So often I find myself with a customer who has an antique clock. When I ask them why they don't let the clock run, they often say, "It hasn't been running properly for years..."
But what could be more reassuring than the ticking of an old clock, the beautiful sound of the chimes and, last but not least, the impressive technology that has existed for so long?
An antique grandfather clock has a very special myth. Often firmly attached to the place where it stands for years, it makes the house 'homely' and tells you at every hour: "Here you are at home!"
What sounds a bit poetic is really true. And so I think old clocks are absolutely worth preserving. Whether they are from the 18th, the 19th or the early 20th century. From time to time, the movement must be cleaned and the clock case refurbished. This is how you keep the clock running - for the next generations.
In the example shown here, you can see a baroque grandfather clock veneered in walnut.
The wood was faded, the surface had become dull and matt. The clockwork was not in a completely bad condition, but it should still be cleaned. This makes sense, because over the years the oils gum up and the abrasion and wear of the filigree gear wheels increases. In addition, the alarm clock function had been removed during an earlier restoration and needed to be restored.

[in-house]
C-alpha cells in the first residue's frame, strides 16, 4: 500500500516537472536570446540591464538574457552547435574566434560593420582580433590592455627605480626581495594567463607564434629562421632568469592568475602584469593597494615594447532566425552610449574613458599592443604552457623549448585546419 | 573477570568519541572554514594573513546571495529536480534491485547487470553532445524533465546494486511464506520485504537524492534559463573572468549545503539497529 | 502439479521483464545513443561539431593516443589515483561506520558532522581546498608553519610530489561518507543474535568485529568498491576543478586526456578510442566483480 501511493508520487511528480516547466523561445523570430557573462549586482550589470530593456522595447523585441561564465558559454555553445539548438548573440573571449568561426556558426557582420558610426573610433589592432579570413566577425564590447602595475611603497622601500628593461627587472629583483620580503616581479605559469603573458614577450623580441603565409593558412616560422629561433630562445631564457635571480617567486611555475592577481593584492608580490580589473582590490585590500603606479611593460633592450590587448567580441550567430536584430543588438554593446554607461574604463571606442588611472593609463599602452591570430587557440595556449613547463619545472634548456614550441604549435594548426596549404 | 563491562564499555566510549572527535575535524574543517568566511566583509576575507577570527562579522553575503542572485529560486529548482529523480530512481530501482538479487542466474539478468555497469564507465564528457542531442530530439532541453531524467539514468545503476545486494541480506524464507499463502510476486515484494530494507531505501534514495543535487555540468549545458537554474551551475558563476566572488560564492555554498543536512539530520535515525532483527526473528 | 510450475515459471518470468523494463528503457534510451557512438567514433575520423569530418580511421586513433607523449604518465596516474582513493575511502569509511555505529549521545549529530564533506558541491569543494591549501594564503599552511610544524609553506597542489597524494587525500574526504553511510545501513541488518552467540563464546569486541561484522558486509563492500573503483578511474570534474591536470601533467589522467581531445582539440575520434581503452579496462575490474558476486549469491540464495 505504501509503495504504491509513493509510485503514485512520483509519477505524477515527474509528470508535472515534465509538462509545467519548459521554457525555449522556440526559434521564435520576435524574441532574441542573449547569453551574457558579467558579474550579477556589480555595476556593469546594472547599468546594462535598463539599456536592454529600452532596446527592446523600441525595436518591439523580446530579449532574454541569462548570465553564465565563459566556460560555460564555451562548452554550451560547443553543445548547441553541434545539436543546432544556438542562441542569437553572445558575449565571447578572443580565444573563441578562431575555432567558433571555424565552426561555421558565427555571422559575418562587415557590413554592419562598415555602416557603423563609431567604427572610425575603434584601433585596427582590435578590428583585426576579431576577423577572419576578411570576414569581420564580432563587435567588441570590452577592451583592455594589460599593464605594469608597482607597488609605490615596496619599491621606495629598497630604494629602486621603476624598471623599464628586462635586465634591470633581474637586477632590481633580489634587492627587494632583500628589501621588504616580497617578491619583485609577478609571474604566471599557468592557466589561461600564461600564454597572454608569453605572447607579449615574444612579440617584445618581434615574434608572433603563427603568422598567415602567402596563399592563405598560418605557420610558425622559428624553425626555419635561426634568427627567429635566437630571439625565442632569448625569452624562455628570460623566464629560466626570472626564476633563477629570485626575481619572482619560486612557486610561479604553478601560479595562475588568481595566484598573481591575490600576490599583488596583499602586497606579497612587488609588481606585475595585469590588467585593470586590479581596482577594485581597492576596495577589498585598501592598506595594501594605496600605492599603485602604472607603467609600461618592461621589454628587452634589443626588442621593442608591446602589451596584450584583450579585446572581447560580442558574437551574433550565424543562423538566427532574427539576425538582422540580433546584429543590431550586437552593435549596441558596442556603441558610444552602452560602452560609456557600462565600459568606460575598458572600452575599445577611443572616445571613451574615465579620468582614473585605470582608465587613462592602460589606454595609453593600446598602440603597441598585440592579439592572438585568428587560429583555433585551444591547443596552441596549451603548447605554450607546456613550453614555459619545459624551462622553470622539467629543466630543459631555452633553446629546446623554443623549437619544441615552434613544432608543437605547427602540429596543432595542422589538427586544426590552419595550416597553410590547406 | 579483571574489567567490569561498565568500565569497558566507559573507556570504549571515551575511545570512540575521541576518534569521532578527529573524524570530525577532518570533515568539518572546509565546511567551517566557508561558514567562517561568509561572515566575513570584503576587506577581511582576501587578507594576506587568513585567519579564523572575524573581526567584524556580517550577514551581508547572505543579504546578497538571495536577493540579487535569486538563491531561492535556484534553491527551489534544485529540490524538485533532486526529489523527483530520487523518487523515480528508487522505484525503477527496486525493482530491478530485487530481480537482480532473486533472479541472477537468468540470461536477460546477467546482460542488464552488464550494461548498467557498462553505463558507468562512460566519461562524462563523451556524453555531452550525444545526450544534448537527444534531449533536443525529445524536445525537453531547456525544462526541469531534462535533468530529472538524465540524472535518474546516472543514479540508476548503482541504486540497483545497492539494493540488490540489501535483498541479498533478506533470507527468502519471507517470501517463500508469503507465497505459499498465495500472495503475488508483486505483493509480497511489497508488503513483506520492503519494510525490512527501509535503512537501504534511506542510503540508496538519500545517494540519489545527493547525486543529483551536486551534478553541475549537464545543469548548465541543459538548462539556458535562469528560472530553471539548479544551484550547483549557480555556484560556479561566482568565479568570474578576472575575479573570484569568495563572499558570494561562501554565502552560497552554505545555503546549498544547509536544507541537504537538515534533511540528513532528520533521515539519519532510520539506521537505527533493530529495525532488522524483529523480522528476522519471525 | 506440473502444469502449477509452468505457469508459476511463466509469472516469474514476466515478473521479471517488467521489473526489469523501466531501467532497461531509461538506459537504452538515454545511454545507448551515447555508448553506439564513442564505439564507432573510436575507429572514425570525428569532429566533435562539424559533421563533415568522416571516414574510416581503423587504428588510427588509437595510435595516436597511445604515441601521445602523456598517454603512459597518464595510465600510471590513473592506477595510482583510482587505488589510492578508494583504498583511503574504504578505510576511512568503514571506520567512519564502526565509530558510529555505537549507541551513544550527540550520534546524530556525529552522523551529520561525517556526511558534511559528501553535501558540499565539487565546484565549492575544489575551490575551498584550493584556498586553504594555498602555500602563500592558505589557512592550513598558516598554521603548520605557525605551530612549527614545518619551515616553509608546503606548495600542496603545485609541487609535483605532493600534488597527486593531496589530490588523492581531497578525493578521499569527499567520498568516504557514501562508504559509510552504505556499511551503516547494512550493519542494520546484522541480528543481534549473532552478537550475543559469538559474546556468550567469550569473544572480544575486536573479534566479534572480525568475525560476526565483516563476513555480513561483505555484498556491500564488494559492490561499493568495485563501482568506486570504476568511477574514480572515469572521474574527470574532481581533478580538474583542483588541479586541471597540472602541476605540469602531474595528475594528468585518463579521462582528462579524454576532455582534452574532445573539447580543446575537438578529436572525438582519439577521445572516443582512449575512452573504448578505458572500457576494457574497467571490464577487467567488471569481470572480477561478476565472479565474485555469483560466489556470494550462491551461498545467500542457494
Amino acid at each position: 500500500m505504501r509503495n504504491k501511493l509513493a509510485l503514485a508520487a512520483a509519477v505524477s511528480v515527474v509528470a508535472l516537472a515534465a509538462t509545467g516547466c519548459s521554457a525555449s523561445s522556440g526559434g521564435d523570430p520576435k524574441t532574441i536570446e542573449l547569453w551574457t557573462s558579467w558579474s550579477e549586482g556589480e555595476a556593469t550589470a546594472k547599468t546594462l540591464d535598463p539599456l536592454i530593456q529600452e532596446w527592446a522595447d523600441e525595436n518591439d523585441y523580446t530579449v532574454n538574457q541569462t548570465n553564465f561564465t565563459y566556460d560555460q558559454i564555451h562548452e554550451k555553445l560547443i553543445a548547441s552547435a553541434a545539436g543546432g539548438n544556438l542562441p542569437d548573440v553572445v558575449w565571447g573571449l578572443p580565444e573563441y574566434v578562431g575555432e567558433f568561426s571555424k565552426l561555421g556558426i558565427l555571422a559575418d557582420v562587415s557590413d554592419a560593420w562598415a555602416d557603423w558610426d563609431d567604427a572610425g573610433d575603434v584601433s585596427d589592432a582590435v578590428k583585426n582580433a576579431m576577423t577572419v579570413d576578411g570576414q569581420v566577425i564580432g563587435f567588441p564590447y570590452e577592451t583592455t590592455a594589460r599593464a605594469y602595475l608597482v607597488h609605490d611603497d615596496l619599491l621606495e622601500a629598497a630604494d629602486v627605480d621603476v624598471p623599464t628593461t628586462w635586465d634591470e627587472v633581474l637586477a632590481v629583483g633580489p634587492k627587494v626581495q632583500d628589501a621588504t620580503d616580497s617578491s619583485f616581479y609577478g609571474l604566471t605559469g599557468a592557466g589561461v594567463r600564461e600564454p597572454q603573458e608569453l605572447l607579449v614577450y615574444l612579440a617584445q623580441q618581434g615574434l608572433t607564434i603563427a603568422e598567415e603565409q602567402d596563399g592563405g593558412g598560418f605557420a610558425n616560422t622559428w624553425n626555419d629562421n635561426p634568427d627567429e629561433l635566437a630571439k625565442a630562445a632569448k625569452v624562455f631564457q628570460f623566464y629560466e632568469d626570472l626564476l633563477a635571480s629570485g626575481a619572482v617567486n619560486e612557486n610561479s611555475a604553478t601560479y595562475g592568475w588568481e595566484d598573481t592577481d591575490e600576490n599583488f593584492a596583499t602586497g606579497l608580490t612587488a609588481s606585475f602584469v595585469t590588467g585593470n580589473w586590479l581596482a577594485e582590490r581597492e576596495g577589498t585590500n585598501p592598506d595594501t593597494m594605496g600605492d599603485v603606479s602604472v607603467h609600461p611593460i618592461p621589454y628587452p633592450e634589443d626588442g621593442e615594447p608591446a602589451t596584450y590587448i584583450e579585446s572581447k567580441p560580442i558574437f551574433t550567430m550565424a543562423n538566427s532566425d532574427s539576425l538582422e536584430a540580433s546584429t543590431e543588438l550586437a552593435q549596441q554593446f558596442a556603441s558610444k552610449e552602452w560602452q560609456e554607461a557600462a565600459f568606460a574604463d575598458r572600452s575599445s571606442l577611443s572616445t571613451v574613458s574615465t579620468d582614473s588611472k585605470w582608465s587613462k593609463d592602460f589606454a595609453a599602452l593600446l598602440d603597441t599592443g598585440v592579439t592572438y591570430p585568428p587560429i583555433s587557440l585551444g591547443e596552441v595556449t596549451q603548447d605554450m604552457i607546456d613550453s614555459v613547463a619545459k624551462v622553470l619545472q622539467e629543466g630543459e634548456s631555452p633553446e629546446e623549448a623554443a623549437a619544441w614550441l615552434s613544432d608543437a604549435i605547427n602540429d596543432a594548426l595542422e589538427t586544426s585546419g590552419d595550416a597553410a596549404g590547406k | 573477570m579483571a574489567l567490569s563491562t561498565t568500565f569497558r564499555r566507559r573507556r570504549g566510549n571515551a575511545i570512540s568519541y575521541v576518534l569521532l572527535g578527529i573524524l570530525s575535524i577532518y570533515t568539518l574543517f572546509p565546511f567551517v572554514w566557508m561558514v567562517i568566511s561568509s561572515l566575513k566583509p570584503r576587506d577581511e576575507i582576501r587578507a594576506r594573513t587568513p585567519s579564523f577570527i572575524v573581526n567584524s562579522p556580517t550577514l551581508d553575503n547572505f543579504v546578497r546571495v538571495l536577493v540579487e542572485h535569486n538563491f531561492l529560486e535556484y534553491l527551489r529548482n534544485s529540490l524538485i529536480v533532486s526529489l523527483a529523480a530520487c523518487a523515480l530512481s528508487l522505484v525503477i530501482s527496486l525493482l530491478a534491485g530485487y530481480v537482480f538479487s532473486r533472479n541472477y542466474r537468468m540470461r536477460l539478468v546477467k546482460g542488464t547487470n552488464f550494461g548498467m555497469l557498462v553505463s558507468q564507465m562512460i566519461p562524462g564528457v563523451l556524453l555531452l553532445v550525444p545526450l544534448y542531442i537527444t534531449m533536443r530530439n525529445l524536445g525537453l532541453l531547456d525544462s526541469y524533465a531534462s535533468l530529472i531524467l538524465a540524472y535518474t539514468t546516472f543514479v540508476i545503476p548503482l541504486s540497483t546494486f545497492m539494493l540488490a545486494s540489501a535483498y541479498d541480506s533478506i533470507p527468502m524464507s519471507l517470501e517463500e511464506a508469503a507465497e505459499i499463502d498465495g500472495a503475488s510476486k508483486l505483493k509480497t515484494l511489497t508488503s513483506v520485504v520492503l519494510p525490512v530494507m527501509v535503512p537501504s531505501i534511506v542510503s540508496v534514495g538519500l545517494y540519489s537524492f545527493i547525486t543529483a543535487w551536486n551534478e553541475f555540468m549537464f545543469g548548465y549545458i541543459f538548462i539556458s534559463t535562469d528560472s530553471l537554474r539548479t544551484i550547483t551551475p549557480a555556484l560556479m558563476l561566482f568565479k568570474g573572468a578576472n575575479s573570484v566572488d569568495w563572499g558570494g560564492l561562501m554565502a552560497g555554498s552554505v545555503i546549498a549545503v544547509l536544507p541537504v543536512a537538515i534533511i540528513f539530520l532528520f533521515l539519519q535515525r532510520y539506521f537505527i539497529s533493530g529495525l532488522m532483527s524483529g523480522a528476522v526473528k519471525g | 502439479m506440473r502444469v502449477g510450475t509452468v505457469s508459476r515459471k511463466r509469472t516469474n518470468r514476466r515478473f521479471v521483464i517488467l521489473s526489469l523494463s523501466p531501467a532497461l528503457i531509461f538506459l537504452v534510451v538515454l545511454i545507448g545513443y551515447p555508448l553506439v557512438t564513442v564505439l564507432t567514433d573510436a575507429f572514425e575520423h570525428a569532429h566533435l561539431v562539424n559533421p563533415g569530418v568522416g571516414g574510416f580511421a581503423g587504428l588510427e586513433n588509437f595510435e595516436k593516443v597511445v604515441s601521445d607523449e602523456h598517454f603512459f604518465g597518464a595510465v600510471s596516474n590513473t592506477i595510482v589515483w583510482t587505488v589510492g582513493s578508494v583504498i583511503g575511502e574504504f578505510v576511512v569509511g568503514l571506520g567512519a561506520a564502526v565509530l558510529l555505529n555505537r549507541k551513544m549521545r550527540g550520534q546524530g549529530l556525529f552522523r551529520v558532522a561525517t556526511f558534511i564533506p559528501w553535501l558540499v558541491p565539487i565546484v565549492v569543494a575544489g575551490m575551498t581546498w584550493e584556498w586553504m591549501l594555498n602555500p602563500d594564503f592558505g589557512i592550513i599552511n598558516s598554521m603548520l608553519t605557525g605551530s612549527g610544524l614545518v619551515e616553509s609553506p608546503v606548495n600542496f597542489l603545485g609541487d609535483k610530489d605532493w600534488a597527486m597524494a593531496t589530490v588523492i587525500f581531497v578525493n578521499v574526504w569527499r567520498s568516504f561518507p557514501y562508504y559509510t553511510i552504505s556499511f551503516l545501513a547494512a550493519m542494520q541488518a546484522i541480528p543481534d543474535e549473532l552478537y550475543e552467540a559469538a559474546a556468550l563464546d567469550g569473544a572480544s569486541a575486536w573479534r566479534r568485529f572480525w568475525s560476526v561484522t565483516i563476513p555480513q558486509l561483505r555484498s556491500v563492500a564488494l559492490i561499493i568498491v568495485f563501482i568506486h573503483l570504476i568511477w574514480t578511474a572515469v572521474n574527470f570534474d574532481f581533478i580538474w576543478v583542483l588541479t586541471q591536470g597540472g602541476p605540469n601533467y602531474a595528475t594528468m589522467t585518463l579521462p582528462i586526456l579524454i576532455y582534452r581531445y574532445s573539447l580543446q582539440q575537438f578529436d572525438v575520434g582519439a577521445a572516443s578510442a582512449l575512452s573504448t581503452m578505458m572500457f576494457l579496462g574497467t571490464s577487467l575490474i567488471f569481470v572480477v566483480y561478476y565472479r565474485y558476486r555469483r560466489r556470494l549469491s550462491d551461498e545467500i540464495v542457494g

Feel free to send me some photos by email, WhatsApp or SMS. I will be happy to talk to you about the possibilities of restoring your clock.
It is often possible to calculate the cost of a restoration on the basis of photos. However, I would also be happy to come to your home to advise you directly on site.
In addition to restoring antique grandfather clocks, I am also happy to take care of your wall clocks, table clocks or mantel clocks.